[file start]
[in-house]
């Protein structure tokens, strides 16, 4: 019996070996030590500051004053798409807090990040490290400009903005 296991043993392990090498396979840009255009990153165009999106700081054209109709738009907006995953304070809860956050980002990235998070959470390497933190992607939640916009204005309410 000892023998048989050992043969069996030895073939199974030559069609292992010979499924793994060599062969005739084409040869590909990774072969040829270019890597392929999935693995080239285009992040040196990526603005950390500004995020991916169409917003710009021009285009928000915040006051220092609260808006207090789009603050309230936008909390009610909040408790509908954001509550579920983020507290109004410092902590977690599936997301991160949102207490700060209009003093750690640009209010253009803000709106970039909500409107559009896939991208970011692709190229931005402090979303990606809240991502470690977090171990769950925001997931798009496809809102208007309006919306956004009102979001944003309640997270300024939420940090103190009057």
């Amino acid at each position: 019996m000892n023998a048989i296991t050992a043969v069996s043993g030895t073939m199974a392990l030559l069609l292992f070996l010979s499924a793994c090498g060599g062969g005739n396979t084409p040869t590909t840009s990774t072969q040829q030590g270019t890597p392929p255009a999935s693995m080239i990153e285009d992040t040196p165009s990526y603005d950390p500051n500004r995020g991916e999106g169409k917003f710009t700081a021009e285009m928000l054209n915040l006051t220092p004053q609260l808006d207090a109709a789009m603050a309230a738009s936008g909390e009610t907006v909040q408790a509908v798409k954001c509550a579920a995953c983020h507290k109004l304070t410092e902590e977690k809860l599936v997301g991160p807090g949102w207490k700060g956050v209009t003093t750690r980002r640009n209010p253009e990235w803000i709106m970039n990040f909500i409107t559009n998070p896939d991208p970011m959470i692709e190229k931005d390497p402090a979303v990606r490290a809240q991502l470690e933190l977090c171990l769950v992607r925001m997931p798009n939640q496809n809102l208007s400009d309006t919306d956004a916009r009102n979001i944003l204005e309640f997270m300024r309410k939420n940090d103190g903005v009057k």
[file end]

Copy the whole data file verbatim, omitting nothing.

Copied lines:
[in-house]
């Protein structure tokens, strides 16, 4: 019996070996030590500051004053798409807090990040490290400009903005 296991043993392990090498396979840009255009990153165009999106700081054209109709738009907006995953304070809860956050980002990235998070959470390497933190992607939640916009204005309410 000892023998048989050992043969069996030895073939199974030559069609292992010979499924793994060599062969005739084409040869590909990774072969040829270019890597392929999935693995080239285009992040040196990526603005950390500004995020991916169409917003710009021009285009928000915040006051220092609260808006207090789009603050309230936008909390009610909040408790509908954001509550579920983020507290109004410092902590977690599936997301991160949102207490700060209009003093750690640009209010253009803000709106970039909500409107559009896939991208970011692709190229931005402090979303990606809240991502470690977090171990769950925001997931798009496809809102208007309006919306956004009102979001944003309640997270300024939420940090103190009057």
């Amino acid at each position: 019996m000892n023998a048989i296991t050992a043969v069996s043993g030895t073939m199974a392990l030559l069609l292992f070996l010979s499924a793994c090498g060599g062969g005739n396979t084409p040869t590909t840009s990774t072969q040829q030590g270019t890597p392929p255009a999935s693995m080239i990153e285009d992040t040196p165009s990526y603005d950390p500051n500004r995020g991916e999106g169409k917003f710009t700081a021009e285009m928000l054209n915040l006051t220092p004053q609260l808006d207090a109709a789009m603050a309230a738009s936008g909390e009610t907006v909040q408790a509908v798409k954001c509550a579920a995953c983020h507290k109004l304070t410092e902590e977690k809860l599936v997301g991160p807090g949102w207490k700060g956050v209009t003093t750690r980002r640009n209010p253009e990235w803000i709106m970039n990040f909500i409107t559009n998070p896939d991208p970011m959470i692709e190229k931005d390497p402090a979303v990606r490290a809240q991502l470690e933190l977090c171990l769950v992607r925001m997931p798009n939640q496809n809102l208007s400009d309006t919306d956004a916009r009102n979001i944003l204005e309640f997270m300024r309410k939420n940090d103190g903005v009057k």